Conventional inside linebackers could be had in Florida’s Brandon Siler and Florida State’s Buster Davis. San Francisco’s secondary could be bolstered through adding a cornerback such as Syracuse’s Tanard Jackson in round two or three.

While Vernon Davis should continue to progress as an outlet for Alex Smith, the 49ers’ passing game could use more weapons, especially in light of Antonio Bryant’s release. Quality early-to-mid-round help at receiver should be available, including South Carolina’s Sidney Rice, East Carolina’s Aundrae Allison, Virginia Tech’s David Clowney and Washington State’s Jason Hill. All had impressive showings at the combine following productive 2006 seasons.

San Diego Chargers

Picks: 30, 62, 93, 96, 129, 167, 172, 240

The most talented team in the league has the luxury of picking the best player available if it likes, but that player may turn out to fill a need anyway.

While the Bolts are stacked on both sides of the ball, their juggernaut offense still lacks a true home-run threat on the outside to stretch the field opposite physical up-and-comer Vincent Jackson. Someone like Ginn could do just that for a team whose starting wide receivers didn’t have any touchdown catches last season.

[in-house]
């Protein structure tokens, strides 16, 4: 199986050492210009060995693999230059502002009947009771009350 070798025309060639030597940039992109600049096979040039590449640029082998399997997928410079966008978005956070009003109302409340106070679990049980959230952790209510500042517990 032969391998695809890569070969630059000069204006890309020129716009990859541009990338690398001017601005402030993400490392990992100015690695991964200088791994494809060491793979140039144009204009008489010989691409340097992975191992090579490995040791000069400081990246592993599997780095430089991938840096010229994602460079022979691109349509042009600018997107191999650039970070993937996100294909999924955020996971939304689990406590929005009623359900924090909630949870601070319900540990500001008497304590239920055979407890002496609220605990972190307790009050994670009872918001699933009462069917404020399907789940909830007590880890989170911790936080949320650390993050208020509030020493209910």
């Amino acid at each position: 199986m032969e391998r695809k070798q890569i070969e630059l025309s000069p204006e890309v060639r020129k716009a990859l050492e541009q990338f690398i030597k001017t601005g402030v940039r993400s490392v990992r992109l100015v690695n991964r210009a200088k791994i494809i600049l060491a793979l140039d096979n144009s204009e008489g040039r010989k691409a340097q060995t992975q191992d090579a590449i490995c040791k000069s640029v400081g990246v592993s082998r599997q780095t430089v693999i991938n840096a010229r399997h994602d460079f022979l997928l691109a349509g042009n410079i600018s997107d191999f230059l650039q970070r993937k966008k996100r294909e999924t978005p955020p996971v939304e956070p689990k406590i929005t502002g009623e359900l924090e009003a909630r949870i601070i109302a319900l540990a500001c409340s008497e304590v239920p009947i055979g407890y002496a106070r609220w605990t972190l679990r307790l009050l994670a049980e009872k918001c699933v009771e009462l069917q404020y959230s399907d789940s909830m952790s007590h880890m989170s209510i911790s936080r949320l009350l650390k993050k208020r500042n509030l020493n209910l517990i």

Despite being heralded as a top-15 pick by many, Ginn is largely one-dimensional as a route-runner, lacks ideal size and strength to pull off a variety of patterns and has durability questions.

A loaded team like San Diego, however, with such specific and limited needs, might be the perfect fit if it’s willing to overlook such shortcomings in favor of his explosiveness. A safety or two would help out an otherwise imposing defense. Miami’s Brandon Meriweather, Virginia Tech’s Aaron Rouse, Utah’s Eric Weddle and Oregon State’s Sabby Piscitelli all could be options available to San Diego in the second round.

More thoughts:

While everyone is aware that Oakland surrendered 72 sacks, it is often overlooked that Detroit gave up an alarming 63. … Expect Ohio State Heisman Trophy winner Troy Smith to be a steal somewhere from round two to four. He will fall because of his size, even though he is roughly the same height as Drew Brees. … Keep an eye on what the Bengals and Titans do back-to-back at 18 and 19 in the first round in light of the league’s suspensions of Pacman Jones and Chris Henry. Will they reach to take players with apparently better character for the overall good of their teams? … Without question, the two deepest positions in this year’s draft are wide receiver and defensive end.

Leave a comment

Your email address will not be published. Required fields are marked *